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Government considers crackdown on airport drinking in bid to tackle disorder

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Drinking at airports could be restricted in an attempt to cut incidents of disorder fuelled by booze.

The government has launched a consultation on changing the rules around the sale of alcohol at airports in England and Wales.

In its call for evidence, the Home Office reveals it wants to know what the effect would be of making the 2003 Licensing Act apply to airports.

This would bring them into line with other premises selling alcohol.

In practice, this could potentially mean an end to early morning airport drinking and hours more in line with pubs and restaurants.

The UK has some of the busiest airports in the world
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There have been calls to make consuming alcohol bought in duty free on board planes a criminal offence

According to the Civil Aviation Authority, there were 422 incidences of disruptive passengers at UK airports in 2017.

Airlines say alcohol is “by far the single largest factor” in such incidents.

The government says it wants to assess:

:: The true scale of the problem of drunk and disruptive passengers at airports.

:: The extent to which airports and airlines use effectively the existing statutory powers and other measures to address the problem.

:: The impact of these interventions as well as the proposed application of the Act.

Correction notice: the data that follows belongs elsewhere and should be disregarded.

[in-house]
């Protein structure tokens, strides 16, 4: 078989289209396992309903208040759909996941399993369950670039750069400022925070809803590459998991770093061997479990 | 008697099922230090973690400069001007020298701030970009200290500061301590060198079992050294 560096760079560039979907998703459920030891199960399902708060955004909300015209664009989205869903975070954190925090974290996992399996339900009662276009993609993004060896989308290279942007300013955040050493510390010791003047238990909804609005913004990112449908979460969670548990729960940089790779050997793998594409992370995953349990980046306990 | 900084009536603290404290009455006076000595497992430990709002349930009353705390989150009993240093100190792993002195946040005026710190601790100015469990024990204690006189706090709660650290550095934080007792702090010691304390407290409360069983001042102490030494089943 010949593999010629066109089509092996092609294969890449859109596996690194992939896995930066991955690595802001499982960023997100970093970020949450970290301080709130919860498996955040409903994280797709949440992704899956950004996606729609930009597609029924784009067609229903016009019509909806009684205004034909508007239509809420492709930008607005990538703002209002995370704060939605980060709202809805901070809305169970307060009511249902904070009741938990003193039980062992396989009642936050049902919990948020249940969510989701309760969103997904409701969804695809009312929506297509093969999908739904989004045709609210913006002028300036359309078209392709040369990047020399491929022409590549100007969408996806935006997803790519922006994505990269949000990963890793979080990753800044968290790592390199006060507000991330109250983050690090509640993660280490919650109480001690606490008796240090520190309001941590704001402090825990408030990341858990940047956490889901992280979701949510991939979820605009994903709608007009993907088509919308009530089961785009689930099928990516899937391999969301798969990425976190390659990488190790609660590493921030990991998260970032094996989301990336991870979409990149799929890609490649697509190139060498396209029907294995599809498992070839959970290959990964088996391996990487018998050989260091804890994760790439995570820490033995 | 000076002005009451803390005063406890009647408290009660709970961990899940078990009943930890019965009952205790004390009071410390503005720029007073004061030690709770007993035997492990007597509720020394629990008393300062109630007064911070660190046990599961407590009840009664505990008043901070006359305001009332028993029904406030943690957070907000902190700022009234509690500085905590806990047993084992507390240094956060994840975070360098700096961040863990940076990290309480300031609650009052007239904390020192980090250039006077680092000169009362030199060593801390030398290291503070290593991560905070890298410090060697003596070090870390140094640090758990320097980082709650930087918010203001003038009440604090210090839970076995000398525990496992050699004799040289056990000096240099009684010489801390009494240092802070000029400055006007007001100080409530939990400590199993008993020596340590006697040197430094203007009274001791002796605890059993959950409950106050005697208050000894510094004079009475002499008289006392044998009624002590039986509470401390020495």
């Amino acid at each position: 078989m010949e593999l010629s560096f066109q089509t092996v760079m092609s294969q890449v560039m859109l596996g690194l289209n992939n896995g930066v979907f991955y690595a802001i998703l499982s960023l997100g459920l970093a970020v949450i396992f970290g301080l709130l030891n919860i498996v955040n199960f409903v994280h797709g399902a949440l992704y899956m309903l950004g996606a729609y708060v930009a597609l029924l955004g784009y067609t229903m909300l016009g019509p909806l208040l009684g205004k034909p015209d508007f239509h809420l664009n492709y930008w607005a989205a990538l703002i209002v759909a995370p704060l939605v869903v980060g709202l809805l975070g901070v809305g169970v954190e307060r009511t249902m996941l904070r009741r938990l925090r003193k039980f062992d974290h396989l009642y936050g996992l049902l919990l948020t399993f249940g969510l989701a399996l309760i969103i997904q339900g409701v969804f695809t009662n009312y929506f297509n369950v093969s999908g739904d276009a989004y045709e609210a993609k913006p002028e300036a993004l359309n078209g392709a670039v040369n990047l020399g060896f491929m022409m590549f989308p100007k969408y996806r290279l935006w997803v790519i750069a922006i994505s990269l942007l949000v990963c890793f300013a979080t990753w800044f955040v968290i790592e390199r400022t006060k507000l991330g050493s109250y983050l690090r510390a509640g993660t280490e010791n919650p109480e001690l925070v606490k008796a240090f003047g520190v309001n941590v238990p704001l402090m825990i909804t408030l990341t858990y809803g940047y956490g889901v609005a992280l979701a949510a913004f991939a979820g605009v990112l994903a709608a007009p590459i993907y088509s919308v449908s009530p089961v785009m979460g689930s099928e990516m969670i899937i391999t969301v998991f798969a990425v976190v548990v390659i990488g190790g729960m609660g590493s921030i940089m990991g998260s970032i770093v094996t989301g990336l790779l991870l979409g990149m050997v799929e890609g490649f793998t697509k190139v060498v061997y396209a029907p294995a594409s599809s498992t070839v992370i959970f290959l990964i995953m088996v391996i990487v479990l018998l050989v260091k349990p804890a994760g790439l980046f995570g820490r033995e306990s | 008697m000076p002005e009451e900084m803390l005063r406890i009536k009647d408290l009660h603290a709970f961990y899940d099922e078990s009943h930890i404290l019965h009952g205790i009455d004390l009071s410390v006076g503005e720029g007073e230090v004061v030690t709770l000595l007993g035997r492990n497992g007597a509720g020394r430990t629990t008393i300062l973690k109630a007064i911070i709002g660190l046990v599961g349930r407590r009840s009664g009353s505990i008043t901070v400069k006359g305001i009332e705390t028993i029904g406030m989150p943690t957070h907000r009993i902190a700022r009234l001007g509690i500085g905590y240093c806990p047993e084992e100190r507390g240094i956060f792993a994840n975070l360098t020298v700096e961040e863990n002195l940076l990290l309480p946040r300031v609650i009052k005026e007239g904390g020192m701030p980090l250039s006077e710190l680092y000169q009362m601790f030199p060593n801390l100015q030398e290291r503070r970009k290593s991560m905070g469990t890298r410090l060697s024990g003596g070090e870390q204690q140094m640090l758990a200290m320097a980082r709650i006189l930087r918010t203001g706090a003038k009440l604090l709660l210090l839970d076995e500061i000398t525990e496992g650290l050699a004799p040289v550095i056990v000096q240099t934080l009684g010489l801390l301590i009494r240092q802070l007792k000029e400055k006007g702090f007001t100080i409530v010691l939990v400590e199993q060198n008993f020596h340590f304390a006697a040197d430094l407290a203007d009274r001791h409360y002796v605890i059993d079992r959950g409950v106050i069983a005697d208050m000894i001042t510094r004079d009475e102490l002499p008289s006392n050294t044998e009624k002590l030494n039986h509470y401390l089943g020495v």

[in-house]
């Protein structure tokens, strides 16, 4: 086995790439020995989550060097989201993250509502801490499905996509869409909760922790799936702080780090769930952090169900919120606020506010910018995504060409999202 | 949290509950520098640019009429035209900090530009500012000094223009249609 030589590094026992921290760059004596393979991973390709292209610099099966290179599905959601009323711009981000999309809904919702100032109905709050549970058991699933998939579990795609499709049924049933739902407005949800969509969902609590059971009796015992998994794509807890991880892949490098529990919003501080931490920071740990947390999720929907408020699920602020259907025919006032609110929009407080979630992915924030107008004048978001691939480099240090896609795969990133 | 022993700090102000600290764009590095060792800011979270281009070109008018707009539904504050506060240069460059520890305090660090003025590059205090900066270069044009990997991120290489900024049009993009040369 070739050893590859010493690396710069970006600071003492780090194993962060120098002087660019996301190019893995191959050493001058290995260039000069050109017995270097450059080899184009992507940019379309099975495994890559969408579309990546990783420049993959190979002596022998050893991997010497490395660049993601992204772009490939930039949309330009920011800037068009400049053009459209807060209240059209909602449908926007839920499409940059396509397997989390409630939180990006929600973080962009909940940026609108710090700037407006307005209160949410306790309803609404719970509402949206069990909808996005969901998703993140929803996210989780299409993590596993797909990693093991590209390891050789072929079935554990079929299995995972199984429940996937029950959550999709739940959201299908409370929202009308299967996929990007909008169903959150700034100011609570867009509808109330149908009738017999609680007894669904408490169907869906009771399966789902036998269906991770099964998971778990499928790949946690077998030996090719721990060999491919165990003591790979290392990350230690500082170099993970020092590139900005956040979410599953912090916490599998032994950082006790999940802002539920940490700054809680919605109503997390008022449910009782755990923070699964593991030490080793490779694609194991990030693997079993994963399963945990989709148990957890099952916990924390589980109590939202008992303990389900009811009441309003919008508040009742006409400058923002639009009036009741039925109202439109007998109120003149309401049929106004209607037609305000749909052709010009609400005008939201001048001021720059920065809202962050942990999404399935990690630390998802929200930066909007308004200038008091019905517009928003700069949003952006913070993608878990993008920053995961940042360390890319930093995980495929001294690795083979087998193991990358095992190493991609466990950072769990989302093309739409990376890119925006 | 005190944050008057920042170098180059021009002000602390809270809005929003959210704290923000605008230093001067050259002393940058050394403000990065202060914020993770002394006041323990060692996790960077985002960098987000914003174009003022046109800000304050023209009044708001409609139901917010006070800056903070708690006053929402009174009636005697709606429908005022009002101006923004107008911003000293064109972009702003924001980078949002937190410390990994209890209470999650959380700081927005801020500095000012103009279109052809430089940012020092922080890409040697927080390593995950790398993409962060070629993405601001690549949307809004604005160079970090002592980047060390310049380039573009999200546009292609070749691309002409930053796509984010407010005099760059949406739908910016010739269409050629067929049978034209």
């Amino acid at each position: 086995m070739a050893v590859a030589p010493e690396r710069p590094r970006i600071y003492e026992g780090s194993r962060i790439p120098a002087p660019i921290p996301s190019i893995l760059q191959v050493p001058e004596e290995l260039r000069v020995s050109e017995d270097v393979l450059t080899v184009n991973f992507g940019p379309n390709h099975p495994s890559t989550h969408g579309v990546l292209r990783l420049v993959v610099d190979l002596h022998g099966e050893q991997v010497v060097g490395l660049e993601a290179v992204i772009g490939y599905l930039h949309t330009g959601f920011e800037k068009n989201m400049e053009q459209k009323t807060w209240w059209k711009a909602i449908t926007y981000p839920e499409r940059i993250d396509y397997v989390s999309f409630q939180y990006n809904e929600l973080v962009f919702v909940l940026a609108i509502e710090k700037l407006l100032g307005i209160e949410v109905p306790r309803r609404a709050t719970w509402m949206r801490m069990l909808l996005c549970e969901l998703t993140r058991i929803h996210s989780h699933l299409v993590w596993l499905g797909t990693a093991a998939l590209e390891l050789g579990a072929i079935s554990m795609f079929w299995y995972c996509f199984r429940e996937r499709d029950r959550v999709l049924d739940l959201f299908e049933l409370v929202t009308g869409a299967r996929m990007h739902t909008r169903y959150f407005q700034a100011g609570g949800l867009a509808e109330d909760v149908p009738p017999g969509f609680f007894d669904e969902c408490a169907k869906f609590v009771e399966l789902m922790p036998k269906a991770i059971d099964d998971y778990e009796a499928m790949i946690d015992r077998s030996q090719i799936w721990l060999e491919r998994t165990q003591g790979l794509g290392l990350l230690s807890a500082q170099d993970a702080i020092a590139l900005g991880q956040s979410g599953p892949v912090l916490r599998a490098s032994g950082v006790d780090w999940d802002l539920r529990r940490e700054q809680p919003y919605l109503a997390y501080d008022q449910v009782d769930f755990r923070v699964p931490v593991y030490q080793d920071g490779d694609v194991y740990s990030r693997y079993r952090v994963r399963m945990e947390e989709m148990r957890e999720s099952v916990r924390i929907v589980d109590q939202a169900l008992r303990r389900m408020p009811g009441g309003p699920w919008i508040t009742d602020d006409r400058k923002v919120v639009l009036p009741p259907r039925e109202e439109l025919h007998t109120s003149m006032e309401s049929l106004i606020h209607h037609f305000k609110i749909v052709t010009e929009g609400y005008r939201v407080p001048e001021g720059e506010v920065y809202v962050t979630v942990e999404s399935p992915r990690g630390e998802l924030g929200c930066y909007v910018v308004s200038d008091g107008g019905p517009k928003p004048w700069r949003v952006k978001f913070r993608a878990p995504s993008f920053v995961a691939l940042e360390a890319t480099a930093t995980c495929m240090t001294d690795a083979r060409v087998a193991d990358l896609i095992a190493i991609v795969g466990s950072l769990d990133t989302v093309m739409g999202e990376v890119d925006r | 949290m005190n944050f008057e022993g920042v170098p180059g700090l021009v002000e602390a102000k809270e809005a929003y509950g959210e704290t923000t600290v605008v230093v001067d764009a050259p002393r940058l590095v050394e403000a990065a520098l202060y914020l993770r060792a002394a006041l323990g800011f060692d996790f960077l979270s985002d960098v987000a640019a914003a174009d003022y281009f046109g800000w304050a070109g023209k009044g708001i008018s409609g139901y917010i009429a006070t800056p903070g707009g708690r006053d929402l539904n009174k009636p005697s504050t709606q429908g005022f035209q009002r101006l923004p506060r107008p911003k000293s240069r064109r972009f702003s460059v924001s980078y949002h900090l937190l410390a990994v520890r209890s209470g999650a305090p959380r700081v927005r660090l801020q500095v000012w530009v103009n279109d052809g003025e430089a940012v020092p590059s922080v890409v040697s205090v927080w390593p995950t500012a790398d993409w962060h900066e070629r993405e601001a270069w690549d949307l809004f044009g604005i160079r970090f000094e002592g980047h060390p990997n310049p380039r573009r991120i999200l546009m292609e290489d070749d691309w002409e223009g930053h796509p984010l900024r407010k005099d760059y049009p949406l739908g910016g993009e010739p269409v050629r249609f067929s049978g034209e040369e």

Contained in the 49-page call to evidence is a hint the government could go even further in trying to tackle the problem.

It asks what is stopping airlines and airports introducing “further and stricter measures”, like banning the sale of miniature bottles of spirits, limiting the availability of alcohol to passengers at certain hours and sharing data on drunk and disruptive passengers.

Home Office minister Victoria Atkins said: “Most UK air passengers behave responsibly when flying, but any disruptive or drunk behaviour is entirely unacceptable.

“This government is committed to ensuring that the travelling environment for airline passengers remains safe and enjoyable.

“This is an excellent opportunity for all interested parties to engage directly with us, inform our understanding of the problem and identify suitable solutions.”

Calls for action are nothing new.

In 2017, the Lords Licensing Act committee said it was “not for one moment” convinced a voluntary code of conduct introduced the previous year was proving effective in dealing with the problem.

In a report, it called for the Licensing Act to apply to airports like it does to other premises selling alcohol.

Sky News has also reported on calls to make the consumption of alcohol bought in duty free on board planes a criminal offence.

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